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Fordham Rams
University Fordham University
Conference Atlantic 10
Patriot League (football)
NCAA Division I
Football Championship Subdivision
Athletics director Frank McLaughlin
Location Bronx, NY
Varsity teams 22
Football stadium Jack Coffey Field
Basketball arena Rose Hill Gymnasium
Baseball stadium Houlihan Park
Other arenas Vincent T. Lombardi Memorial Center
Mascot The Ram
Nickname Rams
Fight song The Ram
Colors Maroon and white



The 22 Fordham University varsity sports teams are known as the Fordham Rams. Their colors are maroon and white. The Fordham Rams are members of NCAA Division I and compete in the Atlantic 10 Conference for all sports except football. In football, the Rams play in the Patriot League of NCAA Division 1 Football Championship Subdivision. The University also supports a number of club sports, and a significant intramural sports program. The University's athletic booster clubs include the Sixth Man Club for basketball and the Twelfth Man Club for football, as well as the Afterguard for sailing.

Fordham University sports, though not part of the Ivy League, has nevertheless been credited with inspiring the term by comparison. The first usage of "Ivy" in reference to a group of colleges is from sportswriter Stanley Woodward (1895–1965). In an article that appeared in the New York Tribune on October 14, 1933, Woodward, referencing football, wrote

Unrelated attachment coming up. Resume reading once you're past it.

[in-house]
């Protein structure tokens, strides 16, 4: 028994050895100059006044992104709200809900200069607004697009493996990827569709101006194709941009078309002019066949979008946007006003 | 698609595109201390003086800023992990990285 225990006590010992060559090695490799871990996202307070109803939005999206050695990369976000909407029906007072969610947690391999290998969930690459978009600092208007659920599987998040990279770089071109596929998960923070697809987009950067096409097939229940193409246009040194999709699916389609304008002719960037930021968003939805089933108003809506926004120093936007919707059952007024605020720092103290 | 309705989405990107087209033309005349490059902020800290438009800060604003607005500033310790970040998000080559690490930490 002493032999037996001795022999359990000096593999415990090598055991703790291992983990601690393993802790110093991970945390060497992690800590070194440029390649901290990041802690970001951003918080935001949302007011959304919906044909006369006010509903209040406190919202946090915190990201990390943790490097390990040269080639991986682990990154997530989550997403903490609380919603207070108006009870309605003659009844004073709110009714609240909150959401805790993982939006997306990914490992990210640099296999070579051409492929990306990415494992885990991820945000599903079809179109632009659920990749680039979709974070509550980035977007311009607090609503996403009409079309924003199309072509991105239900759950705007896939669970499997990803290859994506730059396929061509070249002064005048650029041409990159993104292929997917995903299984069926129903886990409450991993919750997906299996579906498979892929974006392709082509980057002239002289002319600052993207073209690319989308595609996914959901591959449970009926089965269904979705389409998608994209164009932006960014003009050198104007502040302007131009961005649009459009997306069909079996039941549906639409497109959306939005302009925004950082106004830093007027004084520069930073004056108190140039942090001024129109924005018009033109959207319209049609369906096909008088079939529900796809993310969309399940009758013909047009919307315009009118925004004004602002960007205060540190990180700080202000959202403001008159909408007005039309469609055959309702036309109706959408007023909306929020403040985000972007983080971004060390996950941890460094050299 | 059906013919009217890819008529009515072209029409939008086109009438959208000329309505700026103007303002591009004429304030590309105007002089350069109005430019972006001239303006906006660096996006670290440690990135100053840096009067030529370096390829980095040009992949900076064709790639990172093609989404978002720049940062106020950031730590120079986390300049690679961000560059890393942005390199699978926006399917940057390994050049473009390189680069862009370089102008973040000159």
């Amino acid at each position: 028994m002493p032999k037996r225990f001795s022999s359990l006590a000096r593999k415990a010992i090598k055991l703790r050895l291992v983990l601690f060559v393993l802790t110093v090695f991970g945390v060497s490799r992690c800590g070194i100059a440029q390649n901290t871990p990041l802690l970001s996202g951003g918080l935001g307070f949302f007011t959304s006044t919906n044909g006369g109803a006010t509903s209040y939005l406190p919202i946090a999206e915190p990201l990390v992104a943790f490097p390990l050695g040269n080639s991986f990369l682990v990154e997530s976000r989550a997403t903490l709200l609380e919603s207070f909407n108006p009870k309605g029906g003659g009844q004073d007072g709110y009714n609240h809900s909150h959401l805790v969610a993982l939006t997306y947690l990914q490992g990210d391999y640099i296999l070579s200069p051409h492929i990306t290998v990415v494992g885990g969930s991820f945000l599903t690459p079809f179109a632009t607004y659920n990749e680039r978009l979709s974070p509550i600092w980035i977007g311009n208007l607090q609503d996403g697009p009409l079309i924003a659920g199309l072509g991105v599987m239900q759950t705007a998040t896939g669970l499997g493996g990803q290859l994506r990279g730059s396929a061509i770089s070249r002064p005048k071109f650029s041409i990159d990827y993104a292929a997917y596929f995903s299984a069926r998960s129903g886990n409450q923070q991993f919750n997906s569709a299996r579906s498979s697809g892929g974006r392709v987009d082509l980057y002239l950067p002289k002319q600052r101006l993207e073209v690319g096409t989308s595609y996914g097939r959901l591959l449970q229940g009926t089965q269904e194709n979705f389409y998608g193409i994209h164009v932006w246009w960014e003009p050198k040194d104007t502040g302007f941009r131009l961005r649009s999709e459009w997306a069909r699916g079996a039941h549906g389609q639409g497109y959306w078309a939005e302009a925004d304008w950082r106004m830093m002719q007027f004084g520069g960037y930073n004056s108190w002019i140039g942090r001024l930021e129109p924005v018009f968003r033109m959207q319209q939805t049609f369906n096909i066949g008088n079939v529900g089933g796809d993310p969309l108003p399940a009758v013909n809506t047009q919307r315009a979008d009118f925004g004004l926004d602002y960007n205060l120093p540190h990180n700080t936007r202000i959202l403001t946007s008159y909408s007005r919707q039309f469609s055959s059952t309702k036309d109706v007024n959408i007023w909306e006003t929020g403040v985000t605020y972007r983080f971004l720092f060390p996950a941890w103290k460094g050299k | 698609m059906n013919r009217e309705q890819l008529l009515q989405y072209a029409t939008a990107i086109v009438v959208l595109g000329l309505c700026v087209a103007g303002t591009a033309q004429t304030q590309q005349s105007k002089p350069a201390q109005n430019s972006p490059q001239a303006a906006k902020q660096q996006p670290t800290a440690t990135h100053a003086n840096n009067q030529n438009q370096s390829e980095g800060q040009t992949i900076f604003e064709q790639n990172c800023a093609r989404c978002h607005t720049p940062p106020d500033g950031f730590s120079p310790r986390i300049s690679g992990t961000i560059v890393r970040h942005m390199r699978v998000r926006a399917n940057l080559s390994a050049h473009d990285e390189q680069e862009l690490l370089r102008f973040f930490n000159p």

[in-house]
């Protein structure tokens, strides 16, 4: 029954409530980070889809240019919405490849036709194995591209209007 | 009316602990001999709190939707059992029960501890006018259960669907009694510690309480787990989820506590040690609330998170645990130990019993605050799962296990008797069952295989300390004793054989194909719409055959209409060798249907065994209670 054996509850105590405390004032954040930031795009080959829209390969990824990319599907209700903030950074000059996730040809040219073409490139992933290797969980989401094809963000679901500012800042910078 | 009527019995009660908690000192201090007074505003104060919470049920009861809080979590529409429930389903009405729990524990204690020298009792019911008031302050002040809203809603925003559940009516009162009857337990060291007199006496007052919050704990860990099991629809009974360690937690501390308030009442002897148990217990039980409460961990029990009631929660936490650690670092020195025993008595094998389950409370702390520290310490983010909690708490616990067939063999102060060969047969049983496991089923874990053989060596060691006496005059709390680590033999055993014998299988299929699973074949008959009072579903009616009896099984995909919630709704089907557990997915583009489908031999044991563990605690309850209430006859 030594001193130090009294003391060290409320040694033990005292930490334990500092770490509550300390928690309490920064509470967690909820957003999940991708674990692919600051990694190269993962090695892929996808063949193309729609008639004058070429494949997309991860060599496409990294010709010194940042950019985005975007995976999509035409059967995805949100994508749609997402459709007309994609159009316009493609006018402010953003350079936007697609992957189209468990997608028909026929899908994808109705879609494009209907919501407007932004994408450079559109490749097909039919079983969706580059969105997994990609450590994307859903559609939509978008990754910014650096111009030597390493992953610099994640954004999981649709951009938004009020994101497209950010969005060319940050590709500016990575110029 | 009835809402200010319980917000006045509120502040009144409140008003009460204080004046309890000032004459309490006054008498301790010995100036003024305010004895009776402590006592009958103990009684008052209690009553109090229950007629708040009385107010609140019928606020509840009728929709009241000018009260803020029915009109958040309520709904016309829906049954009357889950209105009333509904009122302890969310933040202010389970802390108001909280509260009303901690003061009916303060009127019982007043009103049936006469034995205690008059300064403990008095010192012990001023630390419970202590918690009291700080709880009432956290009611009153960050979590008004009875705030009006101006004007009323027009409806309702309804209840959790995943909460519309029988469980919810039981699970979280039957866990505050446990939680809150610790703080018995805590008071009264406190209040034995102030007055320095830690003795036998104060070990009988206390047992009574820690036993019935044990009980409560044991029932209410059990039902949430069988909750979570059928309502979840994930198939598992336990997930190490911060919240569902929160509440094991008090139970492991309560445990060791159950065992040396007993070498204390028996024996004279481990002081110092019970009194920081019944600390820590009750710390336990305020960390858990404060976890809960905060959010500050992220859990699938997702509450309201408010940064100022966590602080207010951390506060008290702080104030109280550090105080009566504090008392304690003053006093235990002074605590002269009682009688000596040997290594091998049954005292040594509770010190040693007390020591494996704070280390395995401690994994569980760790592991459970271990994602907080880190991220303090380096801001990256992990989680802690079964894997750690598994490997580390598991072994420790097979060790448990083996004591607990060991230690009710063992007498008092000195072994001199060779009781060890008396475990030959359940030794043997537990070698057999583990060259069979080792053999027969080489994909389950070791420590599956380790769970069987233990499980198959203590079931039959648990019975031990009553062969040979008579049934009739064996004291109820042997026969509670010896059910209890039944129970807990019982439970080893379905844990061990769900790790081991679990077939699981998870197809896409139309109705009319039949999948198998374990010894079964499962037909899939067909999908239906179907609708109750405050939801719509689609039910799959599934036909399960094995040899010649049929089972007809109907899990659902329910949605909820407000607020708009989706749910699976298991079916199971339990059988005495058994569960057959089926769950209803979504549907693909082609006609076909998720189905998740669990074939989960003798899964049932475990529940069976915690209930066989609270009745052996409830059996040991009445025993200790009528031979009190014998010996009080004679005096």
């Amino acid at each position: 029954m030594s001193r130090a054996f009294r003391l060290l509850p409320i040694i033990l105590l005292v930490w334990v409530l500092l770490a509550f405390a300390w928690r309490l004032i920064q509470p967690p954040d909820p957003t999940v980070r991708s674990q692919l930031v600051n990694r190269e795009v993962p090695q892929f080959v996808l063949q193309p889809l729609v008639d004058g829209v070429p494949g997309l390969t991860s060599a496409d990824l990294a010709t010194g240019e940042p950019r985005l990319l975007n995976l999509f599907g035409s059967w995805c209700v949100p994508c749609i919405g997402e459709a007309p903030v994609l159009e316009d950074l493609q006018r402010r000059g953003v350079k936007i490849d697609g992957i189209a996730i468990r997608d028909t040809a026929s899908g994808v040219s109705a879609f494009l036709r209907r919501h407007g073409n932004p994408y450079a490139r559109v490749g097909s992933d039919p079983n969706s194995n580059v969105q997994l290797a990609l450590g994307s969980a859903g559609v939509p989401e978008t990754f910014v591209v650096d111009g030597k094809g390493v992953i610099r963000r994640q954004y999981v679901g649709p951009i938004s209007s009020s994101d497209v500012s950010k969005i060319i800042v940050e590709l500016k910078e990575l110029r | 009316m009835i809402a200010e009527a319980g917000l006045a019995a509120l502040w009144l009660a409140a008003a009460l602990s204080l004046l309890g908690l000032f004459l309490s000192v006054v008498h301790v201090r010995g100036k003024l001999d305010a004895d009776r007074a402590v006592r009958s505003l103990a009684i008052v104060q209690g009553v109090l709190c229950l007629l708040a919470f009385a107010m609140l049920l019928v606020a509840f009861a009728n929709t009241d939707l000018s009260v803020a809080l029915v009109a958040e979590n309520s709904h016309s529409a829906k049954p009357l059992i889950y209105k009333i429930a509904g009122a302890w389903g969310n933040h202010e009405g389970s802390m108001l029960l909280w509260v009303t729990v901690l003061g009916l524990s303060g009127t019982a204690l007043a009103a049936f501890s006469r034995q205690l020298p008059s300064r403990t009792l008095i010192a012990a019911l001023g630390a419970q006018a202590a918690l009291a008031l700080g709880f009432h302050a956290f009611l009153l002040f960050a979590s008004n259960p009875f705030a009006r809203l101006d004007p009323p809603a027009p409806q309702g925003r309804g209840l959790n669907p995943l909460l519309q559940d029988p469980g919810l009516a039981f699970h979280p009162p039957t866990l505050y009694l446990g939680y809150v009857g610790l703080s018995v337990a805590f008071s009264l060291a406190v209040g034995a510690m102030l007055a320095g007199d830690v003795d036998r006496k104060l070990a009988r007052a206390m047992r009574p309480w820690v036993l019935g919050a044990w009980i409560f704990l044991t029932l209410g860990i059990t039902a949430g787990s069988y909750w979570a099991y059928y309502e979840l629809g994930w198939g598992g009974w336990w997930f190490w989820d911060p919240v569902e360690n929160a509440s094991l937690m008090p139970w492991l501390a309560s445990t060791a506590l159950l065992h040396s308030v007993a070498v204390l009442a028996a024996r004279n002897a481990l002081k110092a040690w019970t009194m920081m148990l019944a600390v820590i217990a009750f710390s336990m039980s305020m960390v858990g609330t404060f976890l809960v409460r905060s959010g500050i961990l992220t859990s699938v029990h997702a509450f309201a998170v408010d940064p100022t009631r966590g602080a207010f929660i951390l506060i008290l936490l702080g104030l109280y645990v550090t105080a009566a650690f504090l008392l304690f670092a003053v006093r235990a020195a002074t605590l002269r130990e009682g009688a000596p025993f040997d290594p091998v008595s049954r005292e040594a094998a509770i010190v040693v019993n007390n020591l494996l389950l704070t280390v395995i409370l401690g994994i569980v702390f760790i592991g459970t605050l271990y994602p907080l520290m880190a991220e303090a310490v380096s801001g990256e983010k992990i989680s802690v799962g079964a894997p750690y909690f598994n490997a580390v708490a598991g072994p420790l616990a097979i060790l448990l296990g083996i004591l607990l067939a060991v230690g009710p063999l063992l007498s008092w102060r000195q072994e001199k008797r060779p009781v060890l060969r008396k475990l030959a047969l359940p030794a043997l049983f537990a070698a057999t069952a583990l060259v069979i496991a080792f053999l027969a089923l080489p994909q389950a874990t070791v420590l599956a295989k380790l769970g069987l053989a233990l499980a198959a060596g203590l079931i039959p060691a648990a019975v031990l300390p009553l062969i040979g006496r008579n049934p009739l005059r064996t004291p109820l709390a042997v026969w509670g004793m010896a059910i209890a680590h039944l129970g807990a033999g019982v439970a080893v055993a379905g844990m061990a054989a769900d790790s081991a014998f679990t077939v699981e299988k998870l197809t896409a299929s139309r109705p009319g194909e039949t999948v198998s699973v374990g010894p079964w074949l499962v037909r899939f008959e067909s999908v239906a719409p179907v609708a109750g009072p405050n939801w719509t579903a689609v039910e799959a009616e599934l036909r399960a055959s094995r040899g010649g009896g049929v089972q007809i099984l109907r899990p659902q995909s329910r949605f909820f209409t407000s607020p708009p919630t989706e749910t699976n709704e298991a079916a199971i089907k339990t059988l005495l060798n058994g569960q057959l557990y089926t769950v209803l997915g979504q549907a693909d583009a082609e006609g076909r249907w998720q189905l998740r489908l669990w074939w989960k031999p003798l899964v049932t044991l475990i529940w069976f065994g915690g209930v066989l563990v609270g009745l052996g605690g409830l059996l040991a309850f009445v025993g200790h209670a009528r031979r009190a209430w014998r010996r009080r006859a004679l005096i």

A proportion of our eastern ivy colleges are meeting little fellows another Saturday before plunging into the strife and the turmoil.[1]

According to the book "Dictionary of Word and Phrase Origins"(1988), author William Morris writes that Stanley Woodward actually took the term from fellow New York Tribune sportswriter Caswell Adams. Morris writes that during the 1930s, the Fordham University football team was running roughshod over all its opponents. One day in the sports room at the Tribune, the merits of Fordham's football team was being compared to Princeton and Columbia. Adams remarked disparagingly of the latter two, saying they were "only Ivy League." Woodward, the sports editor of the Tribune, picked up the term and printed it the next day.



This is an incomplete listing of the 22 varsity sports played at Fordham.



Founded in the late 1850s, the Fordham Rose Hill Baseball Club of St. John's College (the precursor to Fordham University, and of no connection at all to St. John's University) played against St. Francis Xavier College in the first ever nine-man-team college baseball game on November 3, 1859. Fordham is the all time NCAA leader in wins.